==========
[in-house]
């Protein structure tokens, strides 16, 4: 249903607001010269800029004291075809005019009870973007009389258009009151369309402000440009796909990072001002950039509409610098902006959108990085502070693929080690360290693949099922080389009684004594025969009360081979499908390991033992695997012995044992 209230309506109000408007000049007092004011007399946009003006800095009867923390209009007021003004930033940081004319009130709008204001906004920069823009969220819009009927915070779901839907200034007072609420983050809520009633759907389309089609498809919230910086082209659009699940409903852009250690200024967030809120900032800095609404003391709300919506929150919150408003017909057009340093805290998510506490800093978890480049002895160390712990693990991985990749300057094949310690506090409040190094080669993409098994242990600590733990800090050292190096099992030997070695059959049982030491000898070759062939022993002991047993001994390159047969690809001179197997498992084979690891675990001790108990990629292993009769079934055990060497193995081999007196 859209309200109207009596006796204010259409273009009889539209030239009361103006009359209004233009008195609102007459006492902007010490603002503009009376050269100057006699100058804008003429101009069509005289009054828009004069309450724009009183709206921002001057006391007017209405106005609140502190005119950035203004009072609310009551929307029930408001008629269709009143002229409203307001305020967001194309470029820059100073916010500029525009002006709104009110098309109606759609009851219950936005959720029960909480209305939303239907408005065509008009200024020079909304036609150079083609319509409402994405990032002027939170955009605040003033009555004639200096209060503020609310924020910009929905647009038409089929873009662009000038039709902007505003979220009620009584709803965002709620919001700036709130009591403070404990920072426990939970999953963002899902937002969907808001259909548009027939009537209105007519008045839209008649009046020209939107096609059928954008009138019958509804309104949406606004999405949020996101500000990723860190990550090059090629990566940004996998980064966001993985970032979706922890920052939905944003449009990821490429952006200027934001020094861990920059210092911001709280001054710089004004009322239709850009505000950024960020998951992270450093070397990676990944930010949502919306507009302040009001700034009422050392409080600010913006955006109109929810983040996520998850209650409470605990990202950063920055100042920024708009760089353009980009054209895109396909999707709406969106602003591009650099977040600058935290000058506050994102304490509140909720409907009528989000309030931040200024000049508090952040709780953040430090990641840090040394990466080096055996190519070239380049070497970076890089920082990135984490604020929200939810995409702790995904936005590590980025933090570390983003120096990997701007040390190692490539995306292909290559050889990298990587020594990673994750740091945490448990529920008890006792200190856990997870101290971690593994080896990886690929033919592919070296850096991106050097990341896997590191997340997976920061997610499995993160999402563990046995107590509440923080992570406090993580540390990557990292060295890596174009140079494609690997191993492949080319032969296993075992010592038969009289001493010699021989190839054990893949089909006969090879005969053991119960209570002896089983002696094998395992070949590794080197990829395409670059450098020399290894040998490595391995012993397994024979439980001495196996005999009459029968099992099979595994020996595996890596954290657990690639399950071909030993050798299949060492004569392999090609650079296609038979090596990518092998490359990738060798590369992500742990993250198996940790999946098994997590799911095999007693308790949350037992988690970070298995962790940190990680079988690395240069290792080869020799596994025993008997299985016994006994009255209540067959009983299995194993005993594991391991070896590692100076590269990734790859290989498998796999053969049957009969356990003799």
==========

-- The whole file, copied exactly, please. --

[in-house]
């Protein structure tokens, strides 16, 4: 249903607001010269800029004291075809005019009870973007009389258009009151369309402000440009796909990072001002950039509409610098902006959108990085502070693929080690360290693949099922080389009684004594025969009360081979499908390991033992695997012995044992 209230309506109000408007000049007092004011007399946009003006800095009867923390209009007021003004930033940081004319009130709008204001906004920069823009969220819009009927915070779901839907200034007072609420983050809520009633759907389309089609498809919230910086082209659009699940409903852009250690200024967030809120900032800095609404003391709300919506929150919150408003017909057009340093805290998510506490800093978890480049002895160390712990693990991985990749300057094949310690506090409040190094080669993409098994242990600590733990800090050292190096099992030997070695059959049982030491000898070759062939022993002991047993001994390159047969690809001179197997498992084979690891675990001790108990990629292993009769079934055990060497193995081999007196 859209309200109207009596006796204010259409273009009889539209030239009361103006009359209004233009008195609102007459006492902007010490603002503009009376050269100057006699100058804008003429101009069509005289009054828009004069309450724009009183709206921002001057006391007017209405106005609140502190005119950035203004009072609310009551929307029930408001008629269709009143002229409203307001305020967001194309470029820059100073916010500029525009002006709104009110098309109606759609009851219950936005959720029960909480209305939303239907408005065509008009200024020079909304036609150079083609319509409402994405990032002027939170955009605040003033009555004639200096209060503020609310924020910009929905647009038409089929873009662009000038039709902007505003979220009620009584709803965002709620919001700036709130009591403070404990920072426990939970999953963002899902937002969907808001259909548009027939009537209105007519008045839209008649009046020209939107096609059928954008009138019958509804309104949406606004999405949020996101500000990723860190990550090059090629990566940004996998980064966001993985970032979706922890920052939905944003449009990821490429952006200027934001020094861990920059210092911001709280001054710089004004009322239709850009505000950024960020998951992270450093070397990676990944930010949502919306507009302040009001700034009422050392409080600010913006955006109109929810983040996520998850209650409470605990990202950063920055100042920024708009760089353009980009054209895109396909999707709406969106602003591009650099977040600058935290000058506050994102304490509140909720409907009528989000309030931040200024000049508090952040709780953040430090990641840090040394990466080096055996190519070239380049070497970076890089920082990135984490604020929200939810995409702790995904936005590590980025933090570390983003120096990997701007040390190692490539995306292909290559050889990298990587020594990673994750740091945490448990529920008890006792200190856990997870101290971690593994080896990886690929033919592919070296850096991106050097990341896997590191997340997976920061997610499995993160999402563990046995107590509440923080992570406090993580540390990557990292060295890596174009140079494609690997191993492949080319032969296993075992010592038969009289001493010699021989190839054990893949089909006969090879005969053991119960209570002896089983002696094998395992070949590794080197990829395409670059450098020399290894040998490595391995012993397994024979439980001495196996005999009459029968099992099979595994020996595996890596954290657990690639399950071909030993050798299949060492004569392999090609650079296609038979090596990518092998490359990738060798590369992500742990993250198996940790999946098994997590799911095999007693308790949350037992988690970070298995962790940190990680079988690395240069290792080869020799596994025993008997299985016994006994009255209540067959009983299995194993005993594991391991070896590692100076590269990734790859290989498998796999053969049957009969356990003799």